Question: A number of years ago, my husband inherited quite a large sum of money from his family. He purchased a house, paying cash, and invested the balance in various ways. He has kept the house and the entire inheritance in his name only. All the forms of investment have increased very much in value. The house alone has increased threefold. I realize that his inheritance is his alone, but what about the increased value of his inheritance? Is that increase his alone, or is it considered to be community property?
My husband has placed his entire inheritance in a living trust for his two children by a former marriage. If any of the increased value of his inheritance is community property, how does the living trust affect this? We live on our combined incomes, and he has gone into a personal bank account on occasions to handle emergencies. Otherwise, our combined income covers everything. I hope you can answer.--S.N.
Answer: This is a very confusing area of law, but there are a few basic principles, and it sounds as if your husband followed them well enough to keep all of the inheritance as his alone. An inheritance, even one received during a marriage, is considered separate property. It is owned by the recipient, who is free to do whatever he or she wants to do with it, and the spouse has no right to share in it.
On the other hand, earnings from work during a marriage are considered community property, jointly owned by husband and wife.
The general rule is that separate property remains separate property, and the interest and growth from the property remain separate, but there are a host of exceptions and permutations. For example, if your husband had taken the separate property and invested it in a family business, and if that business increased in value, then you might have a claim that some of the growth is community property because it is the result of your husband's services in improving the fortunes of the business. Still, the separate property would be entitled to a "reasonable investment return," so a judge would have to decide how much of the family business is separate property and how much is community property.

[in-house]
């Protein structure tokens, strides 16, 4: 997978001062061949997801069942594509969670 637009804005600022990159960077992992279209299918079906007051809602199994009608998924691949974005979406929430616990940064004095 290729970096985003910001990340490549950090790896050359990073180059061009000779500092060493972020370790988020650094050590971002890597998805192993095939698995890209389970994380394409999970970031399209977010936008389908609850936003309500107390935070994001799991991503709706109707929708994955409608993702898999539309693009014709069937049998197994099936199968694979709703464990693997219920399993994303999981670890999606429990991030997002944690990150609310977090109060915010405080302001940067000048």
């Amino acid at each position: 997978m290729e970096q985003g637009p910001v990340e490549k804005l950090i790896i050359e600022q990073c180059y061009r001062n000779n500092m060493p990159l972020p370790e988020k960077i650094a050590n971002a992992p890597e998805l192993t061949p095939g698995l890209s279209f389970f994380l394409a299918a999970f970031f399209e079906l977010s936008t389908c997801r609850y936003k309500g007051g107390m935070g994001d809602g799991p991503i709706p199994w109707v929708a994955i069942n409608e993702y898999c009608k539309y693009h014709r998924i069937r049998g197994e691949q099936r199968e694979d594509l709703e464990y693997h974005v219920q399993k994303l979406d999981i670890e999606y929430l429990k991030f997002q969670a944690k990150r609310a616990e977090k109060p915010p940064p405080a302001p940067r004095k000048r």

If a person takes separate property and buys a house, paying cash, the increase in value will generally remain as separate property. This is, in part, because the increase in value has nothing to do with that person's work or services. The increase in value of a house in Southern California, notes estate-planning lawyer John R. Cohan, "doesn't take any work, it just happens."
The case would be much more complicated if the husband had invested a portion of his separate property as the down payment but then paid the mortgage with community property earnings. In that case, a judge (either after the death of the husband or a divorce) would have to determine what portion of the house is owned by the community and what is owned separately. It would, in another words, be a legal mess.
Another messy situation occurs when a person commingles his or her separate property with community funds. It is possible to trace the funds, to determine that some or all remain separate and were not gifts to the community, but the legal burden is on the person who claims that the property is separate. (That's why the husband's decision to place his separate property in a trust for the benefit of his two children was a smart move; it helps maintain its clear separate nature.)
The only other claim a wife could possibly assert in this example, Cohan notes, is to say that in making the investments, the husband was "working" as a professional investor, and the community should derive some benefit from his labor. But even if this argument was successful, and it's not clear it would be, this compensation would probably not be in the form of a percentage of the increase in value in his portfolio, but some small standard fee, and since some of the husband's separate monies were used in emergencies, the community may have already been paid.